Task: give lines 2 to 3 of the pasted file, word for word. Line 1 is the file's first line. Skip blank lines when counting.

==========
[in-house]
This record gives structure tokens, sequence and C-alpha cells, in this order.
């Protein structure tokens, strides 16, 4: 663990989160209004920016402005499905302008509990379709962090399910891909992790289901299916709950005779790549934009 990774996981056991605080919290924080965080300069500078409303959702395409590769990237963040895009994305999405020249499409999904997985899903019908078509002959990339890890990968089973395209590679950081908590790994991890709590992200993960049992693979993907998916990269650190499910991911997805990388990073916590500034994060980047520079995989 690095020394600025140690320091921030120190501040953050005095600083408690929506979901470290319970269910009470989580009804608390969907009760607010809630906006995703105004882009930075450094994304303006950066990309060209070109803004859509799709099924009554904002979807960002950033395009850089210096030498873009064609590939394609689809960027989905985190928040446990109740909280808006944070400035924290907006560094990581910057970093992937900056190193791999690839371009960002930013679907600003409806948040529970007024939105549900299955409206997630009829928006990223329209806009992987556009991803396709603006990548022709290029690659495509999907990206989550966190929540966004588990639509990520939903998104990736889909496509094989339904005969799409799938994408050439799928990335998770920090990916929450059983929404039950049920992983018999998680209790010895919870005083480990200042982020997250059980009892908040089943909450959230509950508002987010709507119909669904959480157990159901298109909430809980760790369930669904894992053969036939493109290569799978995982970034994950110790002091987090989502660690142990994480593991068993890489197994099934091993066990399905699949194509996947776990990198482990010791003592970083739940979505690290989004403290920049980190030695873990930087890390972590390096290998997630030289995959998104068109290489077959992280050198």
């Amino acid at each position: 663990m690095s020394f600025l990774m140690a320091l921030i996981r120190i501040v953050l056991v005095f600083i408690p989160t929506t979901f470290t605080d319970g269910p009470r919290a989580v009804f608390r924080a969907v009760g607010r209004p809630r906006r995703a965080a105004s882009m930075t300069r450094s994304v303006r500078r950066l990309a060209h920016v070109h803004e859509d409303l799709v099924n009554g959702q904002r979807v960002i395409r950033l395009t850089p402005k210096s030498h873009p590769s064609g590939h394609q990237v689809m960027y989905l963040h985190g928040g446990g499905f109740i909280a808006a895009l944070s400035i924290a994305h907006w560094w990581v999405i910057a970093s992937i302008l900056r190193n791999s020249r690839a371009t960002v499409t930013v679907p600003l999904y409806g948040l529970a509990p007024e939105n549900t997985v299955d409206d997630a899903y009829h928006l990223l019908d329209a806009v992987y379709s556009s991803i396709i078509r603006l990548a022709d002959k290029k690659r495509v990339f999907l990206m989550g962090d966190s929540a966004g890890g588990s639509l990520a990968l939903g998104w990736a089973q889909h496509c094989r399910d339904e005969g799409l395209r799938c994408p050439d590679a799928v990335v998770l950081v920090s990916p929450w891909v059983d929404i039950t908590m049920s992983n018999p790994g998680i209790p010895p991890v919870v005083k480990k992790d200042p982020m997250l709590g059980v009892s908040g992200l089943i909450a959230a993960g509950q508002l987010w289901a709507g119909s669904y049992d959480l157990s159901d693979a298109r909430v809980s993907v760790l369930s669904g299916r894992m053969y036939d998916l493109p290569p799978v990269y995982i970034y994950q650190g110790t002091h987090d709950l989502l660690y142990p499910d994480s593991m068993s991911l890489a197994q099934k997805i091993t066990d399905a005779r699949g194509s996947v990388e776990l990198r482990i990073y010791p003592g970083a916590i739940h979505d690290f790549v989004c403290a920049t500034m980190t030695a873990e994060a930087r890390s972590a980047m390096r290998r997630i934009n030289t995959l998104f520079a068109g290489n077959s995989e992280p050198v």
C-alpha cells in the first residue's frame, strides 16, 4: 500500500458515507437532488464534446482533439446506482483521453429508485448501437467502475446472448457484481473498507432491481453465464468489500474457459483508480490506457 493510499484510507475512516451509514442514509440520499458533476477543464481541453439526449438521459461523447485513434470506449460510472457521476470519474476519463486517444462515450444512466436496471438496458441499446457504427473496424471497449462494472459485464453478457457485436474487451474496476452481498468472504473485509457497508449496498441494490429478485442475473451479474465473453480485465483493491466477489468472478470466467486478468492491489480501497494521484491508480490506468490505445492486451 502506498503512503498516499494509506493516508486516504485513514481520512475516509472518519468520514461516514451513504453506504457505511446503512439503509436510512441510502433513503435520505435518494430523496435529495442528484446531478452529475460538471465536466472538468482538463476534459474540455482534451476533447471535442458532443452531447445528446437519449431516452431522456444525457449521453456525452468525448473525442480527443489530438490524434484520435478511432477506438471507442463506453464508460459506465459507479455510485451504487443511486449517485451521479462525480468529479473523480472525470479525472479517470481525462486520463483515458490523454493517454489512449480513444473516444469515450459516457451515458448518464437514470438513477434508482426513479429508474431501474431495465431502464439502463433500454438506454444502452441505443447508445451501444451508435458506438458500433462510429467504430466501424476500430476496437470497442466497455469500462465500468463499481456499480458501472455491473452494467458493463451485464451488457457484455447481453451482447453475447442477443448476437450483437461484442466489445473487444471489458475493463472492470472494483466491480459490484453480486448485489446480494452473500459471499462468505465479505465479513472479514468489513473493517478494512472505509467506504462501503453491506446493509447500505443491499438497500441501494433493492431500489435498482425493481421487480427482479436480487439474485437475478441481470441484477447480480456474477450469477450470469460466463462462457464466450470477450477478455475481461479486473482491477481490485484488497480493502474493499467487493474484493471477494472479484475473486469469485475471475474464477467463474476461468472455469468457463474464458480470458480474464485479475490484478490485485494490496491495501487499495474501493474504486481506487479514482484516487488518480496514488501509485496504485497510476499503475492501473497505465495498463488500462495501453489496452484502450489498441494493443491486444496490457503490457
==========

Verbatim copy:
This record gives structure tokens, sequence and C-alpha cells, in this order.
């Protein structure tokens, strides 16, 4: 663990989160209004920016402005499905302008509990379709962090399910891909992790289901299916709950005779790549934009 990774996981056991605080919290924080965080300069500078409303959702395409590769990237963040895009994305999405020249499409999904997985899903019908078509002959990339890890990968089973395209590679950081908590790994991890709590992200993960049992693979993907998916990269650190499910991911997805990388990073916590500034994060980047520079995989 690095020394600025140690320091921030120190501040953050005095600083408690929506979901470290319970269910009470989580009804608390969907009760607010809630906006995703105004882009930075450094994304303006950066990309060209070109803004859509799709099924009554904002979807960002950033395009850089210096030498873009064609590939394609689809960027989905985190928040446990109740909280808006944070400035924290907006560094990581910057970093992937900056190193791999690839371009960002930013679907600003409806948040529970007024939105549900299955409206997630009829928006990223329209806009992987556009991803396709603006990548022709290029690659495509999907990206989550966190929540966004588990639509990520939903998104990736889909496509094989339904005969799409799938994408050439799928990335998770920090990916929450059983929404039950049920992983018999998680209790010895919870005083480990200042982020997250059980009892908040089943909450959230509950508002987010709507119909669904959480157990159901298109909430809980760790369930669904894992053969036939493109290569799978995982970034994950110790002091987090989502660690142990994480593991068993890489197994099934091993066990399905699949194509996947776990990198482990010791003592970083739940979505690290989004403290920049980190030695873990930087890390972590390096290998997630030289995959998104068109290489077959992280050198």